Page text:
The need to protect whistleblowers is increasingly recognised at international, national and local level, and in many different sectors, ranging from health care, to public spending, to banking or the environment.
The European Parliament has called for EU-wide whistleblower protection on several different occasions, and the Greens/EFA group even drafted their own proposal for an EU Directive in order to push the issue forward.
Today, the European Commission has finally launched a public consultation on the issue and is conducting an impact assessment to determine whether it could, or should, propose specific legislation to protect whistleblowers.
The Greens/EFA group will prepare our own submission to the consultation based on the following key principles, which we believe should be enshrined into future whistleblower protection laws. Once our submission is ready, we will also make that public.
- Both public and private bodies should be obliged to protect whistleblowers: Waste, misconduct and corruption affect all sectors, and freedom of expression and freedom of information must also be protected in all sectors.
- Whistleblowers should be able to report on wrongdoing and reveal information that is in the public interest: Alerts should not be limited to purely illegal activities but should also cover other forms of misconduct or wrongdoing. Threats to the public interest that have occurred, are occurring, or are likely to occur should also be covered. Exclusive lists should be avoided, and instead indicative lists covering a wide range of examples should be put forward: environmental protection, health and safety, public finance, violations of human rights, corruption and fraud, discrimination, conflicts of interest, public safety, the functioning of the internal market, etc.
- Whistleblowers should be protected in all fields of EU competence: Sector-specific legislation should be avoided. For example, proposing legislation to only protect whistleblowers that report mis-spending of EU funds leaves out mis-spending of national funds, and all the other areas (environmental, social, health-related) as well.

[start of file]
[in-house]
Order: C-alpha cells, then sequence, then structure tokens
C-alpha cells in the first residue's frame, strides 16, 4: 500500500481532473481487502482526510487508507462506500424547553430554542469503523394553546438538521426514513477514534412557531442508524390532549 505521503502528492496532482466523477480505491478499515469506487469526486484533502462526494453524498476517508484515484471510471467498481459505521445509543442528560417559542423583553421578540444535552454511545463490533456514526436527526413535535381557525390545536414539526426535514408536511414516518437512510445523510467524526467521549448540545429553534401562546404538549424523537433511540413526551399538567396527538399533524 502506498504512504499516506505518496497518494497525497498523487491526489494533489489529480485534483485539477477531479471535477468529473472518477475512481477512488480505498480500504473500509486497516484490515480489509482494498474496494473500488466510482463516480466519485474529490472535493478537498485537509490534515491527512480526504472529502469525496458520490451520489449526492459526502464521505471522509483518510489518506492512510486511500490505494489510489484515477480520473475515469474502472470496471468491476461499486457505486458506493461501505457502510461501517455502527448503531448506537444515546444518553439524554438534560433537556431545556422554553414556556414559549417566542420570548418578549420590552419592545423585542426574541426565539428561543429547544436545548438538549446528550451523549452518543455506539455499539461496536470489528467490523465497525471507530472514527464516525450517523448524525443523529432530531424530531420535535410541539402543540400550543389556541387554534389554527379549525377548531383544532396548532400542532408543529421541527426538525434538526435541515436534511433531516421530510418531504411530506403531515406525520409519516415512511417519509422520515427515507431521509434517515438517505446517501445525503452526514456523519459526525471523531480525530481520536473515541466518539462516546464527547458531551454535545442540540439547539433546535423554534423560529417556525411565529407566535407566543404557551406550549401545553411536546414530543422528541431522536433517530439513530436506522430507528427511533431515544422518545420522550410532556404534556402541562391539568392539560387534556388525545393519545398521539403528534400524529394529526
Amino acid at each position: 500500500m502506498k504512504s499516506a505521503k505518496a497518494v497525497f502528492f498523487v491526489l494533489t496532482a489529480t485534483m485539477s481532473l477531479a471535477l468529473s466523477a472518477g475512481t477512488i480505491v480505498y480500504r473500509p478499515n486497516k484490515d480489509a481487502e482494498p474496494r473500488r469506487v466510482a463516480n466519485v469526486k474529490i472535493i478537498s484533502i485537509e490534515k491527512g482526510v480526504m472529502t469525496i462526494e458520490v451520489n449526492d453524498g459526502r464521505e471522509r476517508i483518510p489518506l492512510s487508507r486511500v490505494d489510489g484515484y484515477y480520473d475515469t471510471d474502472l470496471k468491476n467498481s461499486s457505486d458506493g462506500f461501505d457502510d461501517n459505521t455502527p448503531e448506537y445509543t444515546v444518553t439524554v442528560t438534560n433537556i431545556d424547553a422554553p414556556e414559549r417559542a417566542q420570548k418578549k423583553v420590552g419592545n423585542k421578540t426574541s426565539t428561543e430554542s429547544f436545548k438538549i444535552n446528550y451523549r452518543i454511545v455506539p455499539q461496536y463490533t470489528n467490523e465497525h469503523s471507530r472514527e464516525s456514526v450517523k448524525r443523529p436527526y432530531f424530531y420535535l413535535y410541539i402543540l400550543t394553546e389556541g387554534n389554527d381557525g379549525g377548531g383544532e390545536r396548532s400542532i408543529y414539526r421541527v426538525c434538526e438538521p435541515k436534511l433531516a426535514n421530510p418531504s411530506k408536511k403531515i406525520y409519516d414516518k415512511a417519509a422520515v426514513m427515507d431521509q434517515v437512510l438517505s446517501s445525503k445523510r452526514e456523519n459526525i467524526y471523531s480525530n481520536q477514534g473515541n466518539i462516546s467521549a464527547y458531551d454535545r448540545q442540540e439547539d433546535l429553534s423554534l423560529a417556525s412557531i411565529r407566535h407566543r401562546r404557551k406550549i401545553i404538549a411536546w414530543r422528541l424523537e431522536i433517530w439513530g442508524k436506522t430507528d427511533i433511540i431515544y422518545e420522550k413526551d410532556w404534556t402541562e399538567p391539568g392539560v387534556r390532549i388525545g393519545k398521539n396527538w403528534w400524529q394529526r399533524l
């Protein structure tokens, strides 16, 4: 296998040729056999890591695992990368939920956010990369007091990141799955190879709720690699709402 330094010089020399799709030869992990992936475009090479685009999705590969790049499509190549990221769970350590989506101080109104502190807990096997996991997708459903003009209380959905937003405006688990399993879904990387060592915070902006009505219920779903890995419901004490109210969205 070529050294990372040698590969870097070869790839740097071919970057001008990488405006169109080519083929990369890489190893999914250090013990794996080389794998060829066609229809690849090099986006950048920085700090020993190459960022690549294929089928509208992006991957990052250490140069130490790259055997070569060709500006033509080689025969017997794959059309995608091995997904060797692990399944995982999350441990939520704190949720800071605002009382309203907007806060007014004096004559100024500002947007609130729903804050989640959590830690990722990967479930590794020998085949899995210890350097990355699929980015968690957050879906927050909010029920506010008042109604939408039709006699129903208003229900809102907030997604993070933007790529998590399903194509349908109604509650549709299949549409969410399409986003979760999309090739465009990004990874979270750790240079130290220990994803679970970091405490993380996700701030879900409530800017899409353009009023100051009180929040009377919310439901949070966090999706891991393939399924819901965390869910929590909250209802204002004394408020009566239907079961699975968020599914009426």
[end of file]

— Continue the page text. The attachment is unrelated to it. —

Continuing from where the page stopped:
- Whistleblowers should be free to report both internally and externally: We believe that whistleblowers should be protected no matter what their choice of reporting channel is. In the Greens/EFA Directive we proposed that it should be possible for whistleblowers to disclosure information either alternatively or cumulatively, and in various ways - internally within the workplace, externally to the competent authorities, parliamentarians and oversight agencies, trade unions and employers’ associations, and also to the public through the media or non-governmental organisations.
- Whistleblowers’ reports should be quickly and seriously investigated: Investigations into the issues raised by whistleblowers should be conducted independently and within the shortest time frame possible, protecting also the rights of individuals that might be implicated by a disclosure. Both the whistleblower and any person implicated by a disclosure should be able to provide additional arguments and evidence throughout the investigation, and they should be kept informed of the handling of the disclosure.
- Whistleblowers should not suffer as a result of their disclosures: Whistleblowers should be able to report information anonymously and to have their identity kept secret. They should be exempted from both criminal and civil proceedings related to the disclosure as well as from other disciplinary measures or other forms of reprisal (including dismissal, demotion, withholding of promotion, etc). They should have the possibility, wherever it fits with the national legal system, to file for interim or injunctive relief in order to prevent dismissal until the outcome of the whistleblowing case has been established.
- Whistleblowers should not bear the burden of proof: Whistleblowers who disclosure inaccurate information in honest error should still be protected, and they should not have to prove that they acted in good faith. The only thing that matters is whether the information they revealed was in the public interest or whether it revealed wrongdoing or other misconduct (in the case of a purely internal disclosure).
- There should be sanctions for harassing whistleblowers, or their family or colleagues: Those who harass whistleblowers, their family or their close colleagues as a result of a disclosure, should be held liable. The employer must be the one that demonstrates that any measures taken against a whistle-blower are completely unrelated to the information revealed. Action taken against colleagues or family members as a result of the protected disclosure should also be prohibited and sanctioned.
- Whistleblowers should be given advice as well as legal, financial and psychological support: Whistleblowers should have access to independent legal advice on their case and to an attorney, and they should be given psychological support and/or treatment if needed. Whistleblowers should also be able to claim compensation for any harassment suffered or the loss of current or future livelihood, if the damage occurred in retaliation for a protected disclosure. Whistleblowers, their family members or colleagues who are at risk should be protected by the State.